The Current Market Decline in Context

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If we’ve been doing our job as your fiduciary advisor, you might already be able to guess what our take is on current market news:

Unless your personal goals have changed, stay the course according to your personal plan.

Still, it never hurts to repeat this steadfast advice during periodic market downturns. We understand that thinking about scary markets isn’t the same as experiencing them. For context, US stocks haven’t seen a one-day pullback of 5% since June 2006, when the S&P 500 Index was at 1,260 compared to its February 2018 level of 2,800. It’s also important to note that US equities are down 1% for 2018 despite the losses over the past couple of days and have risen 17% from a year ago.

So, what’s going on? Why did U.S. stock prices suddenly drop after over 13 consecutive months of positive returns, with no obvious calamity to have set off the alarms?

Several factors appear to be at work here:

  • Rising inflation expectations, thanks to accelerating wage growth.
  • Rising interest rates (the 10-year U.S. Treasury yield rose above 2.8%).
  • A growing market consensus that the Federal Reserve may raise short-term interest rates more than three times this year.
  • Investor sentiment, which had become enamored with stocks, has become a contrarian risk factor for the market.
  • Potential technical issues related to algorithmic trading programs, possibly triggered by stop orders and/or margin calls on large institutional positions and potentially related to overly large positions in short volatility related products.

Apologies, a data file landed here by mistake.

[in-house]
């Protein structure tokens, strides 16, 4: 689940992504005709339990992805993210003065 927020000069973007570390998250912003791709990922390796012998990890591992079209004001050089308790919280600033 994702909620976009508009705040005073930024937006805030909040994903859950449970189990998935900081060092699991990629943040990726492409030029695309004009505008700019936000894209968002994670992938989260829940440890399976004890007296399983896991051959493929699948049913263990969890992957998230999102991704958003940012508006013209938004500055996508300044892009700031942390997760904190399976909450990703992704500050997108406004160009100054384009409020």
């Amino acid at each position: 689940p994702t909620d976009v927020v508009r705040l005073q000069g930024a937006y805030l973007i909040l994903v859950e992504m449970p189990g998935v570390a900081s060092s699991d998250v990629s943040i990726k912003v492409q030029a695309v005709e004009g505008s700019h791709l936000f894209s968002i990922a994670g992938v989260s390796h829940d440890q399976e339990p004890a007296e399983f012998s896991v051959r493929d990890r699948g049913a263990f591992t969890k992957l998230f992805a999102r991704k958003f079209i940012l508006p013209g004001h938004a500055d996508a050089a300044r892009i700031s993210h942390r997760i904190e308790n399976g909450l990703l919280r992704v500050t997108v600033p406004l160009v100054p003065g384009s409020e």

While these sentiments may suggest the catalyst for the current drop, they do not inform us of what will happen next. Sometimes, market setbacks are over and forgotten in days. Other times, they more sorely test our resolve with their length and severity. We can’t yet know how current events will play out, but we do know this:

  • Capital markets have exhibited an upward trajectory over the long-term, yielding positive, inflation-beating returns to those who have stayed put for the ride.
  • If you instead try to time your optimal market exit and entry points, you’ll have to be correct twice to expect to come out ahead; you must get out and back in at the right times.
  • Every trade, whether it works or not, costs real money.

Also, be wary of hyperbolic headlines bearing superlatives such as “the biggest plunge since …” While the numbers may be technically accurate, they are framed to frighten rather than enlighten you, grabbing your attention at the expense of the more boring news on how to simply remain a successful, long-term investor.

Instead of fretting over meaningless milestones or trying to second-guess what U.S. economics might do to stocks, bonds and inflation, we believe the more important point is this: Market corrections are normal – and essential to generating expected long-term returns. In fact, periodic setbacks ranging from mild to severe are more “normal” than the record-breaking S&P 500 run-up we’ve been experiencing lately.

We hope it has been helpful to get some additional context for current market events. Our team is happy to connect with you to discuss recent developments and what it means for your long-term plan.


“Volatility Is Back: What the Pullback Means for Investors” by Schwab Newsroom, February 5, 2018.

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